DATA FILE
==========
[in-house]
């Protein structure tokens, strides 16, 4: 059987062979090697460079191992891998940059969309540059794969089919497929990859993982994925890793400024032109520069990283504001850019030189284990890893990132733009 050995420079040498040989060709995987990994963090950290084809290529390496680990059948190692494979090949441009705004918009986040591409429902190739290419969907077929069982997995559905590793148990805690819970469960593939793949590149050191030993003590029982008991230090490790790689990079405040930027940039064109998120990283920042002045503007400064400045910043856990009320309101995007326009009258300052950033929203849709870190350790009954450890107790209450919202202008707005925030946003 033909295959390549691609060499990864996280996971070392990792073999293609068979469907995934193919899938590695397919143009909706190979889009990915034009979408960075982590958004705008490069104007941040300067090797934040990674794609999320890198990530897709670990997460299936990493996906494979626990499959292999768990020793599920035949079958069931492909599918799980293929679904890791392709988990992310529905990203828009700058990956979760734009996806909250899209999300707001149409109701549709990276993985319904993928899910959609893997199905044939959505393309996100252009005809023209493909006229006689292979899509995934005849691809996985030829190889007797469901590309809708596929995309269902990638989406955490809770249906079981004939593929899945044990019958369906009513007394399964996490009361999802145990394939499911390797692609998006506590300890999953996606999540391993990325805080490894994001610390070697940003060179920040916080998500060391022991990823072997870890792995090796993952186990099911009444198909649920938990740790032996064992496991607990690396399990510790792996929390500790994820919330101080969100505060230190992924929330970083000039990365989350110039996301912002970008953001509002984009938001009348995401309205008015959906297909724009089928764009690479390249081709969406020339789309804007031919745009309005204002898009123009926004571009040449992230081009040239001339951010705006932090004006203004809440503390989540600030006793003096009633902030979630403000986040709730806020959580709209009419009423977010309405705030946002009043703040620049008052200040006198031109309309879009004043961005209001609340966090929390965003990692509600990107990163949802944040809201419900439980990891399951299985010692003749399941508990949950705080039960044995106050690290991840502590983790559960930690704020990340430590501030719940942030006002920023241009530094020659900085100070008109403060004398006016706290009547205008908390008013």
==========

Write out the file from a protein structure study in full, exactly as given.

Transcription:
[in-house]
């Protein structure tokens, strides 16, 4: 059987062979090697460079191992891998940059969309540059794969089919497929990859993982994925890793400024032109520069990283504001850019030189284990890893990132733009 050995420079040498040989060709995987990994963090950290084809290529390496680990059948190692494979090949441009705004918009986040591409429902190739290419969907077929069982997995559905590793148990805690819970469960593939793949590149050191030993003590029982008991230090490790790689990079405040930027940039064109998120990283920042002045503007400064400045910043856990009320309101995007326009009258300052950033929203849709870190350790009954450890107790209450919202202008707005925030946003 033909295959390549691609060499990864996280996971070392990792073999293609068979469907995934193919899938590695397919143009909706190979889009990915034009979408960075982590958004705008490069104007941040300067090797934040990674794609999320890198990530897709670990997460299936990493996906494979626990499959292999768990020793599920035949079958069931492909599918799980293929679904890791392709988990992310529905990203828009700058990956979760734009996806909250899209999300707001149409109701549709990276993985319904993928899910959609893997199905044939959505393309996100252009005809023209493909006229006689292979899509995934005849691809996985030829190889007797469901590309809708596929995309269902990638989406955490809770249906079981004939593929899945044990019958369906009513007394399964996490009361999802145990394939499911390797692609998006506590300890999953996606999540391993990325805080490894994001610390070697940003060179920040916080998500060391022991990823072997870890792995090796993952186990099911009444198909649920938990740790032996064992496991607990690396399990510790792996929390500790994820919330101080969100505060230190992924929330970083000039990365989350110039996301912002970008953001509002984009938001009348995401309205008015959906297909724009089928764009690479390249081709969406020339789309804007031919745009309005204002898009123009926004571009040449992230081009040239001339951010705006932090004006203004809440503390989540600030006793003096009633902030979630403000986040709730806020959580709209009419009423977010309405705030946002009043703040620049008052200040006198031109309309879009004043961005209001609340966090929390965003990692509600990107990163949802944040809201419900439980990891399951299985010692003749399941508990949950705080039960044995106050690290991840502590983790559960930690704020990340430590501030719940942030006002920023241009530094020659900085100070008109403060004398006016706290009547205008908390008013």